Photo courtesy of Ning Luo.

Storytelling is the one of the best ways to share experiences and knowledge, to learn about lessons and histories, and to empower and liberate ourselves through a shared network. We share pain and blood through storytelling, we offer comfort and hope through storytelling, and we fight for justice through storytelling. We are more compassionate when we choose to see and understand through other people’s narratives. We are a bigger wave of movement when we connect with each other’s consciousness through stories. A shared narrative offers us a sense of belonging, solitary, and meaning of life that we are a part of something bigger. Herein, I am sharing my experience of coming into understanding the world in hope to validate and connect with others who share similar experiences, struggles, and realizations in life.

I spent 17 years in Hohhot, China, what is widely considered a remote, conservative city. This is where I got most of my fundamental educations and ideologies. Then, I had my first exciting taste of the U.S. as an exchange student in Toledo, Ohio. And this was followed by my college years in Seattle, Washington, where I reflected upon my past experience and formed my current core value of social justice. Just like many people who had cross-cultural experience, my worldview was shaped and re-shaped as I was looking for common ground in the road of cultural exploration.

The Motherland

For people from the U.S. thinking that China is a government-oppressed country with censorship and a ray of inequalities, you are not wrong. However, as an individual who grew up there, my narrative might bring some diversity to the monotonous image of civil lives. As I came in contact with the Internet, I learned of the word “gay” in Chinese and English, which validated my attraction for male physiques and features. Gradually starting in sixth grade, I started to come out to my friends; eventually, even many students on campus knew that I was gay since only a handful of us came out (but not to our families).

You would think that people would be hostile to gay people in a conservative region in China. Surprisingly, I was one of the popular kids who were accepted by my friends, classmates and teachers in the neutral school climate. I even openly asked a question about homosexuality in ancient Chinese literatures in class before. Looking back now, I think many people were so naïve about gay people that they didn’t quickly judge gay people morally. Plus, everyone was too busy with getting into a prestigious university to care about others’ lifestyle.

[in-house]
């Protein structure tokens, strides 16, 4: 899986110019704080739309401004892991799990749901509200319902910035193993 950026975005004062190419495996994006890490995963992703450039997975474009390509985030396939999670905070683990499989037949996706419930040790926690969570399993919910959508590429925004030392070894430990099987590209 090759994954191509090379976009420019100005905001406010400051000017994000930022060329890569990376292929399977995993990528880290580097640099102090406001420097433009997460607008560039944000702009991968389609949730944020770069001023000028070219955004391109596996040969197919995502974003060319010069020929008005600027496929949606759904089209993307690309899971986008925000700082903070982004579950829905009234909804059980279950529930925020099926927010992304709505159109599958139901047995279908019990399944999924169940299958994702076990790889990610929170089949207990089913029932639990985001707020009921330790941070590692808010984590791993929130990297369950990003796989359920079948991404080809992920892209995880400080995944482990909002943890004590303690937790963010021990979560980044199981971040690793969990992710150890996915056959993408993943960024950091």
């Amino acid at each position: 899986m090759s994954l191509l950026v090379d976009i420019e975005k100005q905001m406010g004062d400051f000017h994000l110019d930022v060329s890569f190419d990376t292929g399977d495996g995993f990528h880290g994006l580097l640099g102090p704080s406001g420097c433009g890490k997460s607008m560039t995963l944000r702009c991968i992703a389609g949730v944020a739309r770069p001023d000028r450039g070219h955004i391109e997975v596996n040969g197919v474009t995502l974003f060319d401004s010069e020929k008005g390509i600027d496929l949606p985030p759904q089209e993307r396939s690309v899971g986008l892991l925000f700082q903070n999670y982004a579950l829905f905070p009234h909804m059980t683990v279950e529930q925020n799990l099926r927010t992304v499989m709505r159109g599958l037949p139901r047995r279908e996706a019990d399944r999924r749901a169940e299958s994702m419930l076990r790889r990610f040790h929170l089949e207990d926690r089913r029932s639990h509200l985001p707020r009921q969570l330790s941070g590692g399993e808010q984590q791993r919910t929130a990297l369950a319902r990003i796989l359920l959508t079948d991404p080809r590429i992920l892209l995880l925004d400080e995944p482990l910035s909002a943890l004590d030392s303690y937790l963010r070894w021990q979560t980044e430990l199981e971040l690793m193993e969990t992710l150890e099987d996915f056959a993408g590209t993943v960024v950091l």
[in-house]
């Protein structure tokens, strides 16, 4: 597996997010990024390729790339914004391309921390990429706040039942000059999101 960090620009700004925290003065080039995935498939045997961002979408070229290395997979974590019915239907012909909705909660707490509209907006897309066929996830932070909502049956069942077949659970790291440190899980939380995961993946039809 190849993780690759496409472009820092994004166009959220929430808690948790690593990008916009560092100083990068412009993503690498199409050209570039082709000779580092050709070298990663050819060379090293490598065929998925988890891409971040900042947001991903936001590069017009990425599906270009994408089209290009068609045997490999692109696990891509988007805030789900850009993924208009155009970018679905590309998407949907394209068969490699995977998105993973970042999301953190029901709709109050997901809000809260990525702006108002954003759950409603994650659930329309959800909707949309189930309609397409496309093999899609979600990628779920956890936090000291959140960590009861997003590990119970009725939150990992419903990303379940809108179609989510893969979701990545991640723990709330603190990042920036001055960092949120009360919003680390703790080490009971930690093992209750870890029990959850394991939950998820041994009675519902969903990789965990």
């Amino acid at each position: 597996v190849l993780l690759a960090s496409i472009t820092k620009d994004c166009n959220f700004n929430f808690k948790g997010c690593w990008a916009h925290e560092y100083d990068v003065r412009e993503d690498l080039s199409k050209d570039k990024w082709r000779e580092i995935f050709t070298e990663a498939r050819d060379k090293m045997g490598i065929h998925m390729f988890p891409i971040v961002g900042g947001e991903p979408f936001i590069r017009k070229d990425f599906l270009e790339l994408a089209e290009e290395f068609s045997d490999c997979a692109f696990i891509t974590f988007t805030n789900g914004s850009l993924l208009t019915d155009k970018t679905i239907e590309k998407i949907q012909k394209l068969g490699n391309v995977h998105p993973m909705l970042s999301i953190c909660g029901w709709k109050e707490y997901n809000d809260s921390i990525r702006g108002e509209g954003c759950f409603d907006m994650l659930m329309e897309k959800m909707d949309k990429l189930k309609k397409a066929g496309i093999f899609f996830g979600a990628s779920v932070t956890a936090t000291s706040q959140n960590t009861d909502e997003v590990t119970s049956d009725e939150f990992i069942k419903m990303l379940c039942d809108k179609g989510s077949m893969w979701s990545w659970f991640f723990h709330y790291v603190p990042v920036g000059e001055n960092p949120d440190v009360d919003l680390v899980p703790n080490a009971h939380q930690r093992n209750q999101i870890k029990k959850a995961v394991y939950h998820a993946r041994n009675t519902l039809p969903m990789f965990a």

Although I was more comfortable with my identity at school, I knew that being in China was far from the best option for me since the less-democratic nationalist government wouldn’t recognize gay rights and protect gay civilians. Discriminations and shame were still prevalently associated with “coming out.” Luckily, I had the option to go to school in the U.S. where people live freely and authentically, instead of being oppressed into following the traditions. I had been fantasizing about being in a democratic country since day one that I was taught about U.S. history and political system at school.

The land of possibilities

I swear that I felt all my troubles melted away the day that I got on the plane bound for the U.S, but I didn’t realize that I was about to experience something more than merely a cultural shock. Although I had a great exchange experience, some incidents made me very uncomfortable. Some students called me a communist, chink and gay, as I was from China and appeared more feminine than the jocks at school. A few students also enjoyed making the stereotypical Asian penis jokes and commenting dismissively and ethnocentrically on where I was from. As I continued to attend college and form my social circle in Seattle, I became more aware and educated about POC experiences and inequalities in the U.S., which was not for the faint-hearted to survive.

For some time, I felt that my high expectations of the U.S. and worldview had collapsed as I contemplated about the oppressed society where I came from and the appearing-freedom-for-all-but-oppressed-for-many society in the U.S. I increasingly feel that the political situation is becoming surprisingly alike between the two countries I call home, especially after this recent election. I realized that oppressions and inequalities are ubiquitous and exhibit in myriad forms. I was oppressed and treated as second class by the law because I was gay in China, whereas I am oppressed by the U.S. system more so because I am POC than I am gay. I felt depressed and broken whenever incidents of racism, islamophobia, homophobia and other forms of discriminations happen.

Yet in this difficult time for humanities around the world, I also felt free and grateful because I wouldn’t be alone anymore in this world fighting for equality, equity, freedom, inclusivity, and love. For all the people fighting for the same oppression in different forms in divergent societies, we inherited the same story, we share the same blood, and we will strive for the same future. So, my brothers and sisters around the world, if you feel broken or hopeless, you still have thousands of us standing by your side and cheering for you. Let’s turn despair into fire and melancholy into chantey. As the night is still young and full of darkness, we need to be ready.

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